In one of the climactic scenes in Billy Madison, Adam Sandler's titular character is told "What you've just said is one of the most insanely idiotic things I have ever heard. At no point in your rambling, incoherent response were you even close to anything that could be considered a rational thought. Everyone in this room is now dumber for having listened to it. I award you no points, and may God have mercy on your soul." The entirety of the film in question isn't quite that stupid, but you might be forgiven for thinking that the quote, rather than be directed at Billy, is directed at Billy Madison as a whole.
Directed by Tamra Davis, the film is a vehicle for Sandler to use funny voices, act stupid, and generally play the fool. It is one of those 90 minute films which feels like little more than an extended Saturday Night Live skit, but happily, a relatively funny SNL skit. And in fact, Sandler co-wrote the film with Tim Herlihy with whom Sandler worked at SNL.
The plot has the rich, idle, twentysomething Madison needing to go back to school (starting with first grade) in order to be allowed to take control of his father's hotel empire. We're told that Billy's father, Brian Madison (Darren McGavin), paid off teachers and routinely cheated to get his son through school the first time. Now that the time has come for Brian to retire though, he realizes that Billy is unable to take the company's reins, and instead opts to hand them off to the obviously evil Eric Gordon (Bradley Whitford). In order to get the company, Madison agrees to repeat school, completing a grade every two weeks.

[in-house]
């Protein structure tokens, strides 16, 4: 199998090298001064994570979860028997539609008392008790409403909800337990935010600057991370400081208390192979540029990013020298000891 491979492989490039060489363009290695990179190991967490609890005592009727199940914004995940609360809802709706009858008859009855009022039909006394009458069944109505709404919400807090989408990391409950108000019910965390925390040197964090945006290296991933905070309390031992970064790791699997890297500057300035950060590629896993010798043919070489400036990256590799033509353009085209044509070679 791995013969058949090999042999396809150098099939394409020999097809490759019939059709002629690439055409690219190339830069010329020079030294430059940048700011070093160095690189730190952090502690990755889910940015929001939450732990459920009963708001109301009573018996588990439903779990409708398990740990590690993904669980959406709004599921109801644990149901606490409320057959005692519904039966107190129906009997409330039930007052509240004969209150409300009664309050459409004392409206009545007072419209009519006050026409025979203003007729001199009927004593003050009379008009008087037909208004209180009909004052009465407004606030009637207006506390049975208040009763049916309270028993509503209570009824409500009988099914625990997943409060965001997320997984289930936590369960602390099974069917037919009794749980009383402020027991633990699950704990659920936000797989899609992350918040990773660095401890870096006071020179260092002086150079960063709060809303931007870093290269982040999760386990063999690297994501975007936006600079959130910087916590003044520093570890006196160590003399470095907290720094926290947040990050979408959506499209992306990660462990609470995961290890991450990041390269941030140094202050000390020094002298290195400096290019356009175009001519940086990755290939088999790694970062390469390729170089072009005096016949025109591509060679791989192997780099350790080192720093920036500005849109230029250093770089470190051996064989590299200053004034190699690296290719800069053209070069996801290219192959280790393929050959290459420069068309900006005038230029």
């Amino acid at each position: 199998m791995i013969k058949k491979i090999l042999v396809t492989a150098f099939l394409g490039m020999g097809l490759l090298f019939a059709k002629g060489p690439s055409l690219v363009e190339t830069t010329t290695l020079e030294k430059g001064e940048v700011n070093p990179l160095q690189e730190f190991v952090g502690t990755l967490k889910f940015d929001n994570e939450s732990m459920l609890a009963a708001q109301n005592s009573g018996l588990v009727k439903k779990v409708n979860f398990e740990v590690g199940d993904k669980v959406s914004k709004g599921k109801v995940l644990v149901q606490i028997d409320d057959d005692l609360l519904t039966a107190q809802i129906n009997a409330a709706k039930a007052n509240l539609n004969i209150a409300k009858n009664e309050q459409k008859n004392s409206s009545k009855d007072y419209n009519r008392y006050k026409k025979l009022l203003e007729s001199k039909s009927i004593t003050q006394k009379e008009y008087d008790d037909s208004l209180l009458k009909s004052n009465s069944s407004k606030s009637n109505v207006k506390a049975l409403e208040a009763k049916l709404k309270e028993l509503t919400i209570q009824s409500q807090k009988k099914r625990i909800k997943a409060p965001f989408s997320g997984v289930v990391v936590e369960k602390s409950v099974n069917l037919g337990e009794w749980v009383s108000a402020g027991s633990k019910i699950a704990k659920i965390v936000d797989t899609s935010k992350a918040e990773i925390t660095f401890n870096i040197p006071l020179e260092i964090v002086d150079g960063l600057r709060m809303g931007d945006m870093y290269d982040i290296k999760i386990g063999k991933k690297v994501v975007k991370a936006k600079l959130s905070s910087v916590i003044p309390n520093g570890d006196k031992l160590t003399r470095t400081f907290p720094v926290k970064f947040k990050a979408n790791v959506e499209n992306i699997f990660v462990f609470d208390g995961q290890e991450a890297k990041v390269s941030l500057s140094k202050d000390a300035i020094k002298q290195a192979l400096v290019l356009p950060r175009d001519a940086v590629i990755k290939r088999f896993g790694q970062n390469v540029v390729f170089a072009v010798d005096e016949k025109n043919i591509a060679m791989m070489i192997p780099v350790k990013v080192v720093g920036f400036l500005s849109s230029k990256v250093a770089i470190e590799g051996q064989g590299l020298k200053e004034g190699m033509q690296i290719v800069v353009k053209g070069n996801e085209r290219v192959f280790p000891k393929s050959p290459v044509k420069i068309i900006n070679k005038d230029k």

Sandler plays Madison somewhere between a four-year-old and an adolescent, so he fits in perfectly with all the kids around him at school. He even ends up with an inappropriate crush on the "hot teacher," Veronica Vaughn (Bridgette Wilson), who, for perplexing reasons (other than that this is a movie and it therefore has to happen), falls for him too. Apparently all it takes for Vaughn to fall for a student is for him to be the right age and act marginally older than her average student. It doesn't really work as relationship, but the film manages to get away with it because every single scene in the entirety of the movie is absurd, so why not allow an absurd relationship to take place.
Billy Madison is one of those films which has about five or six jokes in it that get repeated over and over again in the film, sometimes hitting better than others. When they do hit, they're strong and will unquestionably cause a chuckle… provided you don't have a strong objection to crude humor. The same sort of formula, but with a (somewhat) better story wrapped around it is used in Happy Gilmore, Herlihy and Sandler's follow-up to Madison.